I’m envisioning people interacting with this map in terms of “moves”. The first pin they interact with is the first “move”, where they go next is the second “move”, and so on.

What I’d specifically like to model is (1) the probability that any given pin is chosen on the. first move by participants and (2) given that a person choice a pin on the first move, what is the probability that any given pin is selected on the second move.

For this second question, I’m thinking that I need to somehow account for the spatial distances between pins. For example, if someone interacts with the map pin for Five Squared Pizza in the center of the map on move 1, I anticipate they are more likely to search close by pins on subsequent moves. Being able to account for spatial relationships between pins seems key to testing this hypothesis.

My question: Does anyone know of modeling strategies that can be helpful for answering these questions? I don’t really know where to start on the modeling side, and again, I’d like to move forward with modeling this data using rstan or brms.

In terms of generic strategies, I think start small. So this was the first problem you described:

You could also simplify the problem to a single Pizza place vs. everyone else, so instead of selecting from a list, a yes-no choice.

If you can figure out things that are useful for the yes-no choice, then that’ll make your life easier when you go to the more complicated models.

Is it true though that people go from one pizza place and immediately go to a 2nd and a 3rd?

If you have a time series model, you can try to connect things together. But for starters, you might get somewhere working with the jumps separately. Like, model the first place people go. Then take that a model the second place people go and consider adding in as a covariate the first place they were.

Good idea, that’s a starting point that I can pursue.

It looks like it’s generally true that people go to a 2nd and a 3rd. However, this isn’t always true. For example, some people jump back to the 1st location after looking after the 2nd. This also brings up the point that the number of places that people visit isn’t the same either. Some people visit a few locations, whereas others visit many.

I haven’t worked with time series before, though is sounds like this is what I need to connect moves together. Any resources other than this bit of the Stan manual that you’d recommend?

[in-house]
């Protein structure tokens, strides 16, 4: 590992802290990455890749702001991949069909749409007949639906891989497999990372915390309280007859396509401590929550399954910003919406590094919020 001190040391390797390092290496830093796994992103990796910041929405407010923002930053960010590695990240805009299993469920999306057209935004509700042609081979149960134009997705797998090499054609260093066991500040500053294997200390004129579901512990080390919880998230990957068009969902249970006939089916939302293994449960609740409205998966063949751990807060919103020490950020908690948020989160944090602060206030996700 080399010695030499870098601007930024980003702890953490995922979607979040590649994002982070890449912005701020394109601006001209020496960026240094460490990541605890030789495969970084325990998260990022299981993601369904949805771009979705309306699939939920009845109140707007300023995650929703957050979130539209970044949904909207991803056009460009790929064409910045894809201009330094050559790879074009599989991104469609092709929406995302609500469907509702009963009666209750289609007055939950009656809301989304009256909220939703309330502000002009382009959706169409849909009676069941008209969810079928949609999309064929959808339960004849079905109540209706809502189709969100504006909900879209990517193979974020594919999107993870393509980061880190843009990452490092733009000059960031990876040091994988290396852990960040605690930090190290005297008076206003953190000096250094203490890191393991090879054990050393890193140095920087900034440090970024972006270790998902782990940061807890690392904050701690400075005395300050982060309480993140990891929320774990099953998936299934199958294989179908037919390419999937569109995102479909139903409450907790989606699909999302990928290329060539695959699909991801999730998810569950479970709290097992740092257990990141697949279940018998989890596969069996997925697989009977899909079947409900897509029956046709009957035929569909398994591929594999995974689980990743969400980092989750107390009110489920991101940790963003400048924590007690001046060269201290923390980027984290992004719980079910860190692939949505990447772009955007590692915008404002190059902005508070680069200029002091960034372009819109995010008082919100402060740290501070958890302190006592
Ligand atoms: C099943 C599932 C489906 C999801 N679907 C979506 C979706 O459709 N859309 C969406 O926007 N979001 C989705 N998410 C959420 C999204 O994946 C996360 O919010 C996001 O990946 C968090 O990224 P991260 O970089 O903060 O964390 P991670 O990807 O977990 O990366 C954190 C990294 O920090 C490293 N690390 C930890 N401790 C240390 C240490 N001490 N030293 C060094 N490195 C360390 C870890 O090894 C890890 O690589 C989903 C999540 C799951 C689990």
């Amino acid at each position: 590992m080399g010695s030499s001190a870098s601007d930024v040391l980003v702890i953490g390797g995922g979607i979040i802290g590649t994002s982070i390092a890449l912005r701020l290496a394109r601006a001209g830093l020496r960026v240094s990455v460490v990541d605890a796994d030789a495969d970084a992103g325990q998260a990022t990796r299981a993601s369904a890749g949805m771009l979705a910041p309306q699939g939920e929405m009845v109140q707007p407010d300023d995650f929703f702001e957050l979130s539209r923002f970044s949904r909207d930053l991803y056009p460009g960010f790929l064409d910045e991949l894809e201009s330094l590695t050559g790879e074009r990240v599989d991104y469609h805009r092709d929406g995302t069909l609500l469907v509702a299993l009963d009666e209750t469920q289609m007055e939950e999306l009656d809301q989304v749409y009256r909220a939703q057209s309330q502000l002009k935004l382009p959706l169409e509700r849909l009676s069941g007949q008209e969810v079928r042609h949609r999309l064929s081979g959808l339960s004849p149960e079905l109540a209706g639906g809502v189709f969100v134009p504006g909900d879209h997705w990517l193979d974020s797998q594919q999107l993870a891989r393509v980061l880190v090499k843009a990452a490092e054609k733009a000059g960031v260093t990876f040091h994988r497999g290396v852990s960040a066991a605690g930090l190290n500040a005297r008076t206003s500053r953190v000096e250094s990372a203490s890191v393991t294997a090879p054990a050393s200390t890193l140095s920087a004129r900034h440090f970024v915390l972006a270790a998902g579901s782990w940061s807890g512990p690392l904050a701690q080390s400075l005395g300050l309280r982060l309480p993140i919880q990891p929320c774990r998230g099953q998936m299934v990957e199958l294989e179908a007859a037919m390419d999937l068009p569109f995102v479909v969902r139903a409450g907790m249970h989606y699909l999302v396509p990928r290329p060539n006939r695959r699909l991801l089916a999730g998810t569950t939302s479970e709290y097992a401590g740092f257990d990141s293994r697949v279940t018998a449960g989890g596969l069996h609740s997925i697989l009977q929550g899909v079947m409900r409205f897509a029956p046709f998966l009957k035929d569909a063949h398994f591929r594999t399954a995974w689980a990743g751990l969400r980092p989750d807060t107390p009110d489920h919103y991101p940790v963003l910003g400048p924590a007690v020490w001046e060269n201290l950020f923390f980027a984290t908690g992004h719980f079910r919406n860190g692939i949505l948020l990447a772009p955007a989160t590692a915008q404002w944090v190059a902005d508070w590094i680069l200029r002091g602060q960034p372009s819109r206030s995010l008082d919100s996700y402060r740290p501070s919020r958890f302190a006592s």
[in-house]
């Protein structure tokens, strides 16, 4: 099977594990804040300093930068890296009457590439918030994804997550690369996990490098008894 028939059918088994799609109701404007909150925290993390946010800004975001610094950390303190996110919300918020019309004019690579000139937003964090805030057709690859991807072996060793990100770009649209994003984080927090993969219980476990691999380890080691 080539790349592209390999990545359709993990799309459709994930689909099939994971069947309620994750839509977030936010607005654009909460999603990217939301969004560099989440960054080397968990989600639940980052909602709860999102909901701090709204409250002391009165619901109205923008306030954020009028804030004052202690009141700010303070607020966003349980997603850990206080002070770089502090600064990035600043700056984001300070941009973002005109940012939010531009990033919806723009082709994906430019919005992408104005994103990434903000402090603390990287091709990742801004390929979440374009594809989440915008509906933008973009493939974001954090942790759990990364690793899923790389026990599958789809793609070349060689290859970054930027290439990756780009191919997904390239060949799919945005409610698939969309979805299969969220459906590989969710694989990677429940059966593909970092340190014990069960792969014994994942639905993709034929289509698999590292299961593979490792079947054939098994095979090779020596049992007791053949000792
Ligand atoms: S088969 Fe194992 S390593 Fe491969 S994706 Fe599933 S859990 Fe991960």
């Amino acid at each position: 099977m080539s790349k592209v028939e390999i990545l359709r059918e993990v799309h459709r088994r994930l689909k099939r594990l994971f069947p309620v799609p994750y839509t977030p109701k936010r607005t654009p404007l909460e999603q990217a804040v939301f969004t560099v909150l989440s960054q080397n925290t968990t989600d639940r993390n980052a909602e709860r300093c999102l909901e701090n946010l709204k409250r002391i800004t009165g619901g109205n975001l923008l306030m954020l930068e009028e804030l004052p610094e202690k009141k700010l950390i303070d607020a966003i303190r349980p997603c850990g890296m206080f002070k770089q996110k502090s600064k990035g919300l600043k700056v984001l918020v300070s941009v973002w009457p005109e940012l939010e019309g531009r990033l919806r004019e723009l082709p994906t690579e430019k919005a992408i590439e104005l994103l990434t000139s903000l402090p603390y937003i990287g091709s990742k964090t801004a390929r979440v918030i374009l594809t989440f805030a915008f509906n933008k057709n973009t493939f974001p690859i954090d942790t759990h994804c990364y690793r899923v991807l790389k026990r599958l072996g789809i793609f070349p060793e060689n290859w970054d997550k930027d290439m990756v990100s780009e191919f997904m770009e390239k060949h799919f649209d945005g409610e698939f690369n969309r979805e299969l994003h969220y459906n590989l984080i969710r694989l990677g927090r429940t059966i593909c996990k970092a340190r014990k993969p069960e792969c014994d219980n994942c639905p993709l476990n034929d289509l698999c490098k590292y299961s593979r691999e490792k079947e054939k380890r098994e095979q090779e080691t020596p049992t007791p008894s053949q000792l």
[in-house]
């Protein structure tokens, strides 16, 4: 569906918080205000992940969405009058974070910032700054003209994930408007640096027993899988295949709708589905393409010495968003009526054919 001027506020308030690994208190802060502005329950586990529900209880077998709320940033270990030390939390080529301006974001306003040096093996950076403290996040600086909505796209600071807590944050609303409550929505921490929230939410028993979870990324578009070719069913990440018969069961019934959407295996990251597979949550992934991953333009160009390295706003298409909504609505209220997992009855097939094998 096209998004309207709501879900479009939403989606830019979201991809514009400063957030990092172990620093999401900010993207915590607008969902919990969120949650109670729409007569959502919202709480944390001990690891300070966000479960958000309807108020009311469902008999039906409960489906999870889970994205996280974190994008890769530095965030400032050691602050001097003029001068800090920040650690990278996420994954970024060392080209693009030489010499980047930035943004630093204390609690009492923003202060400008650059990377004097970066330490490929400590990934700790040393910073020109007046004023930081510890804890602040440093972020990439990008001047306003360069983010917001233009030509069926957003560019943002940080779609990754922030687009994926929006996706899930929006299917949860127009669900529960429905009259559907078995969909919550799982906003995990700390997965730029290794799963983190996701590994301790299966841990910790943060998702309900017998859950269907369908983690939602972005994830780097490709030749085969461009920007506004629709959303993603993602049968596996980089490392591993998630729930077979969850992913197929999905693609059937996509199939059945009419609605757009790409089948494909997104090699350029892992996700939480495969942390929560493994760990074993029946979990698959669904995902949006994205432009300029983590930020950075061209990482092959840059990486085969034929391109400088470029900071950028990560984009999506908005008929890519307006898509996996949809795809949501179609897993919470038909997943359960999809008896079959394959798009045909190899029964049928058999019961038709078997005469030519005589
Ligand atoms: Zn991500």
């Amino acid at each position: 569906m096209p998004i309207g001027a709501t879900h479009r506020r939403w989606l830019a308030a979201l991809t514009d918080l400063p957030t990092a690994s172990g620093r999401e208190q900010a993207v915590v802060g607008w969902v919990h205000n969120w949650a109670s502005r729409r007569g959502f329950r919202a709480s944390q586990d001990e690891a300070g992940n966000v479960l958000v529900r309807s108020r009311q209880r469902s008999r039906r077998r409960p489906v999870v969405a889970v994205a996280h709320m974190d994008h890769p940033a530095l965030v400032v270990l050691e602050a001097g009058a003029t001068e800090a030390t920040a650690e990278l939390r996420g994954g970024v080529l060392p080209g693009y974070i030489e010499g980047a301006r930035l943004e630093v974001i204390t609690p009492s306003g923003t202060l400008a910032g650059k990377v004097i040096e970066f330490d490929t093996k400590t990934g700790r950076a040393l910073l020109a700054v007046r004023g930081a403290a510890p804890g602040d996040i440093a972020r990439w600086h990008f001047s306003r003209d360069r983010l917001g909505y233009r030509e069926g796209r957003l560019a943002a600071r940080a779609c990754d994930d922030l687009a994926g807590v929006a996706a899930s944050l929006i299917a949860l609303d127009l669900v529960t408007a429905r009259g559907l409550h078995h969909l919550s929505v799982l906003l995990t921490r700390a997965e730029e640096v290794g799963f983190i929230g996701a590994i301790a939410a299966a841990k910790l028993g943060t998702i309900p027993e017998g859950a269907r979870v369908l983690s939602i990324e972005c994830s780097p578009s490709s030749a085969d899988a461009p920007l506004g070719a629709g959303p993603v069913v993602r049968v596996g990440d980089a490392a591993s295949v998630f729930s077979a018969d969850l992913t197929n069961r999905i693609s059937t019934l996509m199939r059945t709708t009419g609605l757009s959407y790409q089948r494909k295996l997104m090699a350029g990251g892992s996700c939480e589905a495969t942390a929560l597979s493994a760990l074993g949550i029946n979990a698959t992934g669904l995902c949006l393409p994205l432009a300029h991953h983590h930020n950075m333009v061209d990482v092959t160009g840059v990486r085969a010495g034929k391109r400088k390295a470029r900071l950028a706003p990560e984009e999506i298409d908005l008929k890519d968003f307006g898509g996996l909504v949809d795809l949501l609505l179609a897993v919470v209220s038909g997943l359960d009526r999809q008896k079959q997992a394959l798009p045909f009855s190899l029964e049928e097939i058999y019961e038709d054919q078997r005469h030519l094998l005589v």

Also, I like the idea of trying to model the first step with one model, then model the second step as another model (with first location as a covariate). Seems like a simple starting point I can pursue.

Oh is this visit in the clicked-the-link sense? Or visit in the went-and-ate-pizza sense?

You can also try to estimate how many places someone will check and then which places they are likely to check in separate models. Maybe these phenomena are a bit different.

In movement ecology, this is exactly the use case for so-called “resource selection functions” or “step selection functions”. I’m a bit rusty on these, and I suggest Peter Turchin’s book “Quantitative analysis of movement” for more.

IIRC, the basic idea is to fit a glm to model (something proportional to) the probability of taking each “step” as a function of its attributes (both attributes of the destination and attributes of the step itself like the distance, the cosine of the turning angle, or interactions between attributes of the current location and the destination), under the constraint that the sum of the probabilities for all possible steps must be equal to 1. (Note that this population of all possible steps changes from step to step, since a step cannot end up back where it started, and also that the covariates associated with a destination–like distance or turning angle–also change). Notice that because of the normalizing constraint, the family of link functions that are available is quite large, since inverse links don’t necessarily need to return values on the unit interval.

Edited to clarify: IIRC, the idea isn’t to model the probabilities under the constraint that they sum to 1, but rather to model something proportional to the probability as a function of covariates, and then normalize these values to use as probabilities in the categorical sampling of the steps themselves. The function of covariates can be an arbitrary function that returns strictly nonnegative values and always returns at least one strictly positive value.

Cool beans. Those seemed like very pizza-hungry individuals otherwise :D

My guess here is start with the small questions. You can motivate the questions by big picture model you’d like to build in the future or by a story you think applies about this data.

I assume also since this is click data there’s probably a bunch of different reasons to be cynical about it (like are the users tagged properly, or do you have id information for more than some small subset of users, or were clicks always meaningful, etc. etc.).

It’s probably worth your time to try to figure out what assumptions you’re making about your data as you use it in your model and you can pass those things along to whoever is interpreting the output so they have them as well. Like maybe some things matter more or less based on what sorts of models you end up building and then that stack of assumptions is useful to someone in the future.